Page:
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United Airlines President says he expects U.S. government to do the right thing against Gulf carriers

United Airlines President Scott Kirby believes that the United States government will eventually come around to “do the right thing” and make a decision against the three Middle Eastern airlines which are flooding the market with cheap fares.

“Our political system in the United States is messy and often frustrating, but the great thing about this country is at the end of the day, we do the right thing,” Kirby announced at the Boyd Group’s International Aviation Forecast Summit in Las Vegas.

“This is so clearly the right thing. I don’t know when or exactly how it will happen but I believe that we will get to a world where we get fair competition,” Kirby added.

Through a trade group they finance, American Airlines, Delta Air Lines and United are accusing the three largest Gulf carriers — Etihad Airways, Emirates airline, and Qatar Airways — of having received $52 billion in government subsidies since 2004.

This is a problem, the U.S. carriers say, because treaties that permit the Gulf airlines to fly U.S. routes prohibit them from receiving certain types of government assistance. U.S airlines claim that the Gulf airlines are in clear violation of the agreements, and they have requested U.S. officials to “review” the nation’s aviation treaties with Qatar and the United Arab Emirates.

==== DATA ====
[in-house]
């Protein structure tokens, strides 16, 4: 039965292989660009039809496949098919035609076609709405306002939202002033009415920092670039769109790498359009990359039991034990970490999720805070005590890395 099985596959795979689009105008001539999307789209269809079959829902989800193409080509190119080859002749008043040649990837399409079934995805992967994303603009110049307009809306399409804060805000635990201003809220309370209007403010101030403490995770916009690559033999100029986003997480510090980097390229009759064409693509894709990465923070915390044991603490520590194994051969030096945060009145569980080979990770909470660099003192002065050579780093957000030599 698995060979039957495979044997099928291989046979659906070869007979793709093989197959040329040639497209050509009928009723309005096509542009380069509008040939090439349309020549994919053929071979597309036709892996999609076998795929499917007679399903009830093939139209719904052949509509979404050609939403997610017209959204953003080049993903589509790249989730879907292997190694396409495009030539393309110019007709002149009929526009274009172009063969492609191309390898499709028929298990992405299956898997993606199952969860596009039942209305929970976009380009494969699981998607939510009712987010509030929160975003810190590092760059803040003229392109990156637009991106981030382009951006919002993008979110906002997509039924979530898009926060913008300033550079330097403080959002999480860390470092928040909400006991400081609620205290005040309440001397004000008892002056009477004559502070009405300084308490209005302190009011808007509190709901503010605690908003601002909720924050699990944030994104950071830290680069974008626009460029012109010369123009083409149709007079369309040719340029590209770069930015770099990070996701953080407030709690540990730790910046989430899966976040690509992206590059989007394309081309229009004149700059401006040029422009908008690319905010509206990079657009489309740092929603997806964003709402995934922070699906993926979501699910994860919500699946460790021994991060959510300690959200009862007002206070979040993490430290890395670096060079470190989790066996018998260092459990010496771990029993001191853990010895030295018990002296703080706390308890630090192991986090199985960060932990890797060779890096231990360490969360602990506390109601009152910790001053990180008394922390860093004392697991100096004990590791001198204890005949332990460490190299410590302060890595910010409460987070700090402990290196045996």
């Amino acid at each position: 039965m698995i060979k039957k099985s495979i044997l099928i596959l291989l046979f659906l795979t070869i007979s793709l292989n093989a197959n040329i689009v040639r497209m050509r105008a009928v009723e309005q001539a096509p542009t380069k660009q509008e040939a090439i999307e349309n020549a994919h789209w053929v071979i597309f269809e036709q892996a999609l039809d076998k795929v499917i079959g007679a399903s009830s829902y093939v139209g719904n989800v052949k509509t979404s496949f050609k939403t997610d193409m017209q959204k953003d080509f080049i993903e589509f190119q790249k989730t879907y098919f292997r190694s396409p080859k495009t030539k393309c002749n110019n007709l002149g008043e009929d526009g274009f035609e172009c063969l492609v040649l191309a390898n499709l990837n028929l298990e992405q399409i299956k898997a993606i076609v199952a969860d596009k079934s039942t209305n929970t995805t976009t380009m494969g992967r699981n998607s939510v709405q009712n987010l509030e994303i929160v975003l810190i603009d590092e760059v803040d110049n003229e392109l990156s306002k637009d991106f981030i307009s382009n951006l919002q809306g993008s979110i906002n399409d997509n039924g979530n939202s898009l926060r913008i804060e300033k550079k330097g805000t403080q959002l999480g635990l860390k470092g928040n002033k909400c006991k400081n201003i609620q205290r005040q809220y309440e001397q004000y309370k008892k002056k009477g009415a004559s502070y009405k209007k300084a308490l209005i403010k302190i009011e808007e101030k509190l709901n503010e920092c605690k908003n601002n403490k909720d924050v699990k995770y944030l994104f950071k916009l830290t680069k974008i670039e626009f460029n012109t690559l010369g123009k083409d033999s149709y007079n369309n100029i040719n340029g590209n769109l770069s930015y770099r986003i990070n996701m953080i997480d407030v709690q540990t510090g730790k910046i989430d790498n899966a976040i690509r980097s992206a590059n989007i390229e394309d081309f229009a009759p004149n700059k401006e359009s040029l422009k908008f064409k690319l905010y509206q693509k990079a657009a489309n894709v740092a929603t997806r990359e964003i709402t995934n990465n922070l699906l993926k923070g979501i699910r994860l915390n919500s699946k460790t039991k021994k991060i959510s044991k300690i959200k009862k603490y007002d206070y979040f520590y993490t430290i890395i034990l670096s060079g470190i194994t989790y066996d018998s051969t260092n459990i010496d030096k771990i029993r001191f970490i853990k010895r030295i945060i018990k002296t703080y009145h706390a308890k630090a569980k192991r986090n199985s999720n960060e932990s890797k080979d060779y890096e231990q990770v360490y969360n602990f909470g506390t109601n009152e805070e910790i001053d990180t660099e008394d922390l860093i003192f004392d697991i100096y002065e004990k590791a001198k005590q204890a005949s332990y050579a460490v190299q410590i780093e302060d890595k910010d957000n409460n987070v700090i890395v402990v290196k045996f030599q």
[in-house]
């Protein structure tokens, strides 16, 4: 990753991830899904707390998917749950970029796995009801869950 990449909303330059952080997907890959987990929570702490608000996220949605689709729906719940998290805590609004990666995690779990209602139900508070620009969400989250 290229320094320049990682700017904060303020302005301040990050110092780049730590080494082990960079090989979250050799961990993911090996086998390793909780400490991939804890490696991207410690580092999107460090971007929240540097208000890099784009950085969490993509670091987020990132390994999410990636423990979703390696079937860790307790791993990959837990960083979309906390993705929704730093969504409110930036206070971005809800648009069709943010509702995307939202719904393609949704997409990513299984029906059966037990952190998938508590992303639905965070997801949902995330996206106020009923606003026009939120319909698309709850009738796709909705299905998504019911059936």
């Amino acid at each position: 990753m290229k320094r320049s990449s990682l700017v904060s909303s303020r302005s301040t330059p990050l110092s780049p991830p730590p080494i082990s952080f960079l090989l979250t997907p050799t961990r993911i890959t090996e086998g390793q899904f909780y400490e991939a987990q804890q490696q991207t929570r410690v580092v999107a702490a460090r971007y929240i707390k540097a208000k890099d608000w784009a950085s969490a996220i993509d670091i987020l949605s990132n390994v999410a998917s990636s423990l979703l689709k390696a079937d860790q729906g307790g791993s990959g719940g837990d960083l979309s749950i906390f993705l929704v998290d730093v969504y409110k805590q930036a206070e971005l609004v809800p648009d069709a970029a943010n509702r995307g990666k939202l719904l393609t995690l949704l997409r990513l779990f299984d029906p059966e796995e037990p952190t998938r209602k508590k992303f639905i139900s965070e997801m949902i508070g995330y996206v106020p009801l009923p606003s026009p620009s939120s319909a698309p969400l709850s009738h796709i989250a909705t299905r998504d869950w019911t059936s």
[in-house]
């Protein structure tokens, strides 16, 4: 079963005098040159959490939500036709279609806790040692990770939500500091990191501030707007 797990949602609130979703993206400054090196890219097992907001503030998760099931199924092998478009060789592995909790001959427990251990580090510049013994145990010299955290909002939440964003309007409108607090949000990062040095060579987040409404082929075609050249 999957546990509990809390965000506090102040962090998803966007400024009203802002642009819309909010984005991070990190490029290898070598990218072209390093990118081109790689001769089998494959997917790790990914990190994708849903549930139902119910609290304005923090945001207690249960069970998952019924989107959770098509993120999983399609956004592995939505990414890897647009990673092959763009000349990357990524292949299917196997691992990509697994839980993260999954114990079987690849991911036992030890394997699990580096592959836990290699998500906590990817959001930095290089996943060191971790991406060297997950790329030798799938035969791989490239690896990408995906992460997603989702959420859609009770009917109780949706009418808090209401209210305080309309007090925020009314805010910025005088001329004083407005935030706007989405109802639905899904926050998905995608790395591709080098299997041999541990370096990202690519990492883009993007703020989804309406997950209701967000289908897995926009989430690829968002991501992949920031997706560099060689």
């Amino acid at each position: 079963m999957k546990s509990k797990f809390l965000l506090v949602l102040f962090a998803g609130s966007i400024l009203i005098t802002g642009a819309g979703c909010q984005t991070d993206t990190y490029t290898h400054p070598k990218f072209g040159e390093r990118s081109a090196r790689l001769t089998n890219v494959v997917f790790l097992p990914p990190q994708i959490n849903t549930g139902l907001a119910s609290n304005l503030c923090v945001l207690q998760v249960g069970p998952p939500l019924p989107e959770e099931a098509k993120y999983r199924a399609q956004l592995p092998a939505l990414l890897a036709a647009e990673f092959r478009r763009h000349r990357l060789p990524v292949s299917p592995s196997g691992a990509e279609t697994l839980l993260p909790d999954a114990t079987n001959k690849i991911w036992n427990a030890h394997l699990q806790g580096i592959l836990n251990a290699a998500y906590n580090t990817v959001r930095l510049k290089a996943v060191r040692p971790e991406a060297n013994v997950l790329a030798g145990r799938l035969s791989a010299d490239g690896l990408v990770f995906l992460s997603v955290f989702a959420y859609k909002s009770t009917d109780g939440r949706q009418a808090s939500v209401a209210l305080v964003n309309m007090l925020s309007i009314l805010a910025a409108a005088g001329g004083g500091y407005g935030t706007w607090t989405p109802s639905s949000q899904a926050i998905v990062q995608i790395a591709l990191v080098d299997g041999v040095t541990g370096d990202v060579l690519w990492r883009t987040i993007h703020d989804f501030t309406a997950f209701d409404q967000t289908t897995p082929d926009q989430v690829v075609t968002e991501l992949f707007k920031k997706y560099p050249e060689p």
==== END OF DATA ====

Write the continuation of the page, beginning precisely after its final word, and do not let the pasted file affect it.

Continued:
The Gulf carriers have long denied the charges, reasoning that the assistance they receive from their governments is no different than what many U.S. and European airlines get. The Gulf carriers argue they’re not violating Open Skies agreements and at one point, Emirates President Tim Clark described the U.S. airline allegations “surprising and frankly, repugnant.”

However, not all U.S. interests are aligned with American, Delta and United. Several U.S. companies, including Hawaiian Airlines, JetBlue Airways and Fedex, back Emirates, Etihad and Qatar and oppose the United States’ plans to renegotiate its aviation agreements with the United Arab Emirates and Qatar. Fedex potentially would be hurt most by lessened access to Gulf countries, because it relies on the same agreements to operate a shipping hub in Dubai.

But Kirby, like his rivals at American and Delta, has a different perspective on the issue. He said Emirates, Etihad and Qatar often act unreasonably, and too often undercut U.S. airlines, and their European partners, in terms of price. The big U.S. airlines say they likely would have a bigger presence in India and the Middle East if not for the allegedly subsidized competition.

Asked during the conference session if he thought the Gulf carriers were receiving backdoor subsidies, Kirby said he believes the issue is more complex.

“I think it’s a front door, back door, side door, windows,” Kirby said. “I think they are just getting subsidies across the board. When we first started this, you would go in to meet with a regulator and a politician and people were very skeptical and thought here come the big airlines whining about not having to compete. You walk out and no one even debates about whether they are subsidized or not. The only debate is what should we do about it.”

Kirby also shared that he is disappointed with Emirates’ new flight from Athens to Newark, a United hub. Emirates is allowed to fly it under the U.S.-United Arab Emirates aviation treaty, but Kirby said few travelers want to go between Newark and Athens. Historically, in winter, Kirby said about 100 passengers each day fly between the two cities. But Emirates is flying a jet with more than 350 seats.

“Even if they got 100 percent of the market, it’s still a 33 percent load factor,” Kirby said. “To them, it’s completely irrelevant. Of course they are going to lose money.”


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